Thank you that was very useful.

He is wanting to avoid solicitors due to cost. But I've booked to see one next week!

Many thanks

OP’s posts: |
Bluntness100 Thu 12-Jul-18 19:25:52

No sweetie he wants to avoid solicitors so he can take you for more than he's entitled to. His worst case scenario is you see a solicitor and he can't rob you blind. He doesn't need to see a solicitor to manipulate you into paying out.

But you do need to see one to protect yourself.

YoucancallmeVal Thu 12-Jul-18 20:03:38

My divorce was v acrimonious due to xhs behaviour but we were both advised 50/50 was the start and ended up being the end result. I did keep all my pension though, as I argued I would be hugely disadvantaged in later years (career earning ceiling) and if he wanted half my pension I wanted 70/30 on assets.

HayleyBarker Fri 13-Jul-18 09:48:12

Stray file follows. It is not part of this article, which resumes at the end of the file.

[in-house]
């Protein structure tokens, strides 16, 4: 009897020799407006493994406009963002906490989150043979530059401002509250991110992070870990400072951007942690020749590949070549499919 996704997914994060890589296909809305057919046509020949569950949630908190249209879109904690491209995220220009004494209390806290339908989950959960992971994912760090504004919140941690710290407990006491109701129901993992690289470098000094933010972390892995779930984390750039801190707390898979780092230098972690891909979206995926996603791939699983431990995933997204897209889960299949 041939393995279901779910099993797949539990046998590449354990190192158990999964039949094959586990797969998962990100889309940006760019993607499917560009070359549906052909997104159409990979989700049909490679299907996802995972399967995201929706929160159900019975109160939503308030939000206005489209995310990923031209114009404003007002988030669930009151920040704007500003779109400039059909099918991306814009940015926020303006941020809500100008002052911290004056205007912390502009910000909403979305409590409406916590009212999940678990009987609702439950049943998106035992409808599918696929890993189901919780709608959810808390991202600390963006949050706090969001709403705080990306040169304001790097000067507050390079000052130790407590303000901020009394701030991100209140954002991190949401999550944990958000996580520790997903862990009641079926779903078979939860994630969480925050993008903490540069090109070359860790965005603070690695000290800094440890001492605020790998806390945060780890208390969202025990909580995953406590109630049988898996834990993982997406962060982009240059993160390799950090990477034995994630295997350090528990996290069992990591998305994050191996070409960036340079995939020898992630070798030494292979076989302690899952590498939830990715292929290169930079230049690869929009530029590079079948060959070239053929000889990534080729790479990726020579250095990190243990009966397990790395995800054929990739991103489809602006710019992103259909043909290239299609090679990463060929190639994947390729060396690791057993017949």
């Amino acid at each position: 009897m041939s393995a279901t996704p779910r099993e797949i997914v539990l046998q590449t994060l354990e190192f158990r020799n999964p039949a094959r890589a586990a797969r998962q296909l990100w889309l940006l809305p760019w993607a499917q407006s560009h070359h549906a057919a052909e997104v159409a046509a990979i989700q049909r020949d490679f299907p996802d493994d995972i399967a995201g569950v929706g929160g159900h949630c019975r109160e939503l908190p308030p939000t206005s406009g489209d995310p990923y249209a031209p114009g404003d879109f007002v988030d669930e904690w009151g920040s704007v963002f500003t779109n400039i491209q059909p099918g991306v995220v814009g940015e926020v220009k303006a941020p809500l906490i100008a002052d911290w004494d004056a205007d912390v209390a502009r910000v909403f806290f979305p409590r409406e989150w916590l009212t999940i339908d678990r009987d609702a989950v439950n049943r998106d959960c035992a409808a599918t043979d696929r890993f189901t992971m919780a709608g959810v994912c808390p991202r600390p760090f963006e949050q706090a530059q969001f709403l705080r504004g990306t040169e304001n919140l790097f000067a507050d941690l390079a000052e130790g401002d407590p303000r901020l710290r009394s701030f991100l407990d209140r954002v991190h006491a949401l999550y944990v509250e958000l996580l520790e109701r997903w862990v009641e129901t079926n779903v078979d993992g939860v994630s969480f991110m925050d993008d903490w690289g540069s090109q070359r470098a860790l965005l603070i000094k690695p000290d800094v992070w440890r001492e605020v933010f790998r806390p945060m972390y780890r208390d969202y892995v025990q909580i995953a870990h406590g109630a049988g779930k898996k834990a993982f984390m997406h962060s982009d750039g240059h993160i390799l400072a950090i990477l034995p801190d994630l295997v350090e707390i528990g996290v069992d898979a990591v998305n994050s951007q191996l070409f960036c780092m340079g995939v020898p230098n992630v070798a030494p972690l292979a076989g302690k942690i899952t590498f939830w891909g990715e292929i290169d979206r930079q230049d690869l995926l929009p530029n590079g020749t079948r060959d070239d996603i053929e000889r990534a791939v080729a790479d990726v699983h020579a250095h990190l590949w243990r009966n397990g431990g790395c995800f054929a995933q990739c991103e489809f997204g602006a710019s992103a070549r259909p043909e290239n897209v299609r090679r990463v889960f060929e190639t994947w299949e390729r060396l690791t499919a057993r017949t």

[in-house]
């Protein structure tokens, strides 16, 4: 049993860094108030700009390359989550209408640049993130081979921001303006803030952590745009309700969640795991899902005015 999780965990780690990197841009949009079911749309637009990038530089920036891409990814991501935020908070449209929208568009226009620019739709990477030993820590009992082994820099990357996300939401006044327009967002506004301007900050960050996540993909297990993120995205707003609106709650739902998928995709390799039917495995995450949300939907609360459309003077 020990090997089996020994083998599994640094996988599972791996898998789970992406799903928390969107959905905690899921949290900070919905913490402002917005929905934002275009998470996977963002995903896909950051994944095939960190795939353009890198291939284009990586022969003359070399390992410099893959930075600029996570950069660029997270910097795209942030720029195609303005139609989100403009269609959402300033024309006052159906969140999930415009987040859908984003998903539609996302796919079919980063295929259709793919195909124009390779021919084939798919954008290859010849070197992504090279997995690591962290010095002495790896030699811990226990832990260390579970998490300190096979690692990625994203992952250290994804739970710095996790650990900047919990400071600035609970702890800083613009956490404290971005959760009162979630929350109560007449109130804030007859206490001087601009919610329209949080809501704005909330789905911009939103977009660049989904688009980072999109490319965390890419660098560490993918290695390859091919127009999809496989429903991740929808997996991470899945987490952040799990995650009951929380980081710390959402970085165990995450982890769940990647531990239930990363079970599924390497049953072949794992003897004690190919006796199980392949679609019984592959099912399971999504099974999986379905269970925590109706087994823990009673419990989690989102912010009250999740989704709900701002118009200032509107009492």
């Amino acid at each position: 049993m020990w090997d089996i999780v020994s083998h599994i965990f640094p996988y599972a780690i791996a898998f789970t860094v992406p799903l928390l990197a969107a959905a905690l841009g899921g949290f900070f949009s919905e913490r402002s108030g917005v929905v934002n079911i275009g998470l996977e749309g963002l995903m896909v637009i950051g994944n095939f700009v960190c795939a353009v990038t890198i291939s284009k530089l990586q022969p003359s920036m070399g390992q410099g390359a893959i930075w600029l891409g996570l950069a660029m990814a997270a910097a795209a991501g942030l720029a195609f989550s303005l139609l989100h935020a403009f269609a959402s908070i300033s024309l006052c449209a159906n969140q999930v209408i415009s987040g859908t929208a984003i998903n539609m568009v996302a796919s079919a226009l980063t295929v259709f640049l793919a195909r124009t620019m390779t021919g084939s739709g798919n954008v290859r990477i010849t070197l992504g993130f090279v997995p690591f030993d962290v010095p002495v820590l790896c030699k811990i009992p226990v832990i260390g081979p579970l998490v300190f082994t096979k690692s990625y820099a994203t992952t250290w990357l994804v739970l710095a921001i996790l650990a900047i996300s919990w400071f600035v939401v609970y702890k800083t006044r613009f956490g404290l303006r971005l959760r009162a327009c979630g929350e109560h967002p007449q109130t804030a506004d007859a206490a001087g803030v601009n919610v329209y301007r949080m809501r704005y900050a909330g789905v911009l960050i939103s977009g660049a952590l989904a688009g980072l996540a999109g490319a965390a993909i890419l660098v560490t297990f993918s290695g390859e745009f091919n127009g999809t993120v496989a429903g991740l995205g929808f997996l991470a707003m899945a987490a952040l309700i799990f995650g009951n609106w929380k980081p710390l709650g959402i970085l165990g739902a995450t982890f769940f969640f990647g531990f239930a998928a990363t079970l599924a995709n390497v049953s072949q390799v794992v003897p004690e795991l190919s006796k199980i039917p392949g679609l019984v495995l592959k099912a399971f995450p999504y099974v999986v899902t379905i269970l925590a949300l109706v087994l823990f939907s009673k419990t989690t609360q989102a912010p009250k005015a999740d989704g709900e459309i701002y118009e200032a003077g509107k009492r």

Thanks for the advice. I would certainly argue to keep my pension.
Bluntness100 thank you I’m beginning to think that’s the case. I’ve been naive to think someone I’ve known for 20 years and been married to for 15 years with 2 beautiful kids would do that to me ..

OP’s posts: |
MachineBee Fri 13-Jul-18 17:34:18

Good luck OP. Do see your own solicitor- mine made sure I had a fair settlement and even discovered hidden monies which was a key factor in him finally accepting a deal as he knew if I took it to court it would play badly for him.

HayleyBarker Sat 14-Jul-18 00:32:28

A friend spotted them (my husband and son’s best friend’s mum) having cocktails together and holding hands. In the past he had denied anything going on between them.
I’m a wreck.. but how is it going to affect my son and his best friend? It’s a crazy situation!!
They’ll end up together and probably live in together. Would it have any bearing to my child custody?